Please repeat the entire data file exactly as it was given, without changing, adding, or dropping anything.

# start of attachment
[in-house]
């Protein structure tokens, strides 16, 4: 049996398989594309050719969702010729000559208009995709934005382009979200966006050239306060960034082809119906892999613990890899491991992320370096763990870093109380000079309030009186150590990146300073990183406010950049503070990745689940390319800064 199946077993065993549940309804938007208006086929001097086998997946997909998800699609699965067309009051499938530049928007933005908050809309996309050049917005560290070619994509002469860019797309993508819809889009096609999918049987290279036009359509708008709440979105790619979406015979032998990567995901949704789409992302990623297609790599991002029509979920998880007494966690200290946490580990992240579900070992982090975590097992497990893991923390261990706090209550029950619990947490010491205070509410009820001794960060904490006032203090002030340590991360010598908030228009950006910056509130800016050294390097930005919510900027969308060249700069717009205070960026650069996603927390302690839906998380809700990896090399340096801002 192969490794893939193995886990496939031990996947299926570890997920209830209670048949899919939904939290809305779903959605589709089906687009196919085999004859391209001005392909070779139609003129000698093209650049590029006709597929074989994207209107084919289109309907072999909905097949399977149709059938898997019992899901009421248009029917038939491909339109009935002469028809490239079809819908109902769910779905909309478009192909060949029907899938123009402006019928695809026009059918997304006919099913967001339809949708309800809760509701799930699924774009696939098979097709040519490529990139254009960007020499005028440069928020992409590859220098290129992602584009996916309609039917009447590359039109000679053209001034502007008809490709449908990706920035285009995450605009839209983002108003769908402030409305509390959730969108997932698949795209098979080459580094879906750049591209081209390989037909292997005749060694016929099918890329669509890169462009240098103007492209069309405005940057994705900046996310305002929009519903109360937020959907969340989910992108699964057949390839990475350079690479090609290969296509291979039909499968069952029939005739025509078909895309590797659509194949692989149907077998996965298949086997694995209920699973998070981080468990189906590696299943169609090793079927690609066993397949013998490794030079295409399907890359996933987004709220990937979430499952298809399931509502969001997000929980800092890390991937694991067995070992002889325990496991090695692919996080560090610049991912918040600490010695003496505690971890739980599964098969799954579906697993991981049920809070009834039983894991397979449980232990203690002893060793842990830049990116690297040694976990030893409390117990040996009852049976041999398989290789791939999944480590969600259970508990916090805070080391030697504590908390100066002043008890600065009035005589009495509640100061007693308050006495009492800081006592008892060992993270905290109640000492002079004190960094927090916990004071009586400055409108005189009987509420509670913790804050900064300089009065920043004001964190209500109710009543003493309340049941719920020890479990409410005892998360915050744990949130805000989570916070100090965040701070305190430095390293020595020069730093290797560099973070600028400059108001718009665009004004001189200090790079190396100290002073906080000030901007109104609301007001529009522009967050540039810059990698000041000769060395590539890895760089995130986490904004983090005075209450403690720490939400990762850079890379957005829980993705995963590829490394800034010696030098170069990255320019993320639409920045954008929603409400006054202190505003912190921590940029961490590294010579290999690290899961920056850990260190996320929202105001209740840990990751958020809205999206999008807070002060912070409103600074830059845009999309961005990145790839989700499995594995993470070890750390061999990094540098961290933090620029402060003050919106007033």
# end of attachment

[in-house]
């Protein structure tokens, strides 16, 4: 049996398989594309050719969702010729000559208009995709934005382009979200966006050239306060960034082809119906892999613990890899491991992320370096763990870093109380000079309030009186150590990146300073990183406010950049503070990745689940390319800064 199946077993065993549940309804938007208006086929001097086998997946997909998800699609699965067309009051499938530049928007933005908050809309996309050049917005560290070619994509002469860019797309993508819809889009096609999918049987290279036009359509708008709440979105790619979406015979032998990567995901949704789409992302990623297609790599991002029509979920998880007494966690200290946490580990992240579900070992982090975590097992497990893991923390261990706090209550029950619990947490010491205070509410009820001794960060904490006032203090002030340590991360010598908030228009950006910056509130800016050294390097930005919510900027969308060249700069717009205070960026650069996603927390302690839906998380809700990896090399340096801002 192969490794893939193995886990496939031990996947299926570890997920209830209670048949899919939904939290809305779903959605589709089906687009196919085999004859391209001005392909070779139609003129000698093209650049590029006709597929074989994207209107084919289109309907072999909905097949399977149709059938898997019992899901009421248009029917038939491909339109009935002469028809490239079809819908109902769910779905909309478009192909060949029907899938123009402006019928695809026009059918997304006919099913967001339809949708309800809760509701799930699924774009696939098979097709040519490529990139254009960007020499005028440069928020992409590859220098290129992602584009996916309609039917009447590359039109000679053209001034502007008809490709449908990706920035285009995450605009839209983002108003769908402030409305509390959730969108997932698949795209098979080459580094879906750049591209081209390989037909292997005749060694016929099918890329669509890169462009240098103007492209069309405005940057994705900046996310305002929009519903109360937020959907969340989910992108699964057949390839990475350079690479090609290969296509291979039909499968069952029939005739025509078909895309590797659509194949692989149907077998996965298949086997694995209920699973998070981080468990189906590696299943169609090793079927690609066993397949013998490794030079295409399907890359996933987004709220990937979430499952298809399931509502969001997000929980800092890390991937694991067995070992002889325990496991090695692919996080560090610049991912918040600490010695003496505690971890739980599964098969799954579906697993991981049920809070009834039983894991397979449980232990203690002893060793842990830049990116690297040694976990030893409390117990040996009852049976041999398989290789791939999944480590969600259970508990916090805070080391030697504590908390100066002043008890600065009035005589009495509640100061007693308050006495009492800081006592008892060992993270905290109640000492002079004190960094927090916990004071009586400055409108005189009987509420509670913790804050900064300089009065920043004001964190209500109710009543003493309340049941719920020890479990409410005892998360915050744990949130805000989570916070100090965040701070305190430095390293020595020069730093290797560099973070600028400059108001718009665009004004001189200090790079190396100290002073906080000030901007109104609301007001529009522009967050540039810059990698000041000769060395590539890895760089995130986490904004983090005075209450403690720490939400990762850079890379957005829980993705995963590829490394800034010696030098170069990255320019993320639409920045954008929603409400006054202190505003912190921590940029961490590294010579290999690290899961920056850990260190996320929202105001209740840990990751958020809205999206999008807070002060912070409103600074830059845009999309961005990145790839989700499995594995993470070890750390061999990094540098961290933090620029402060003050919106007033």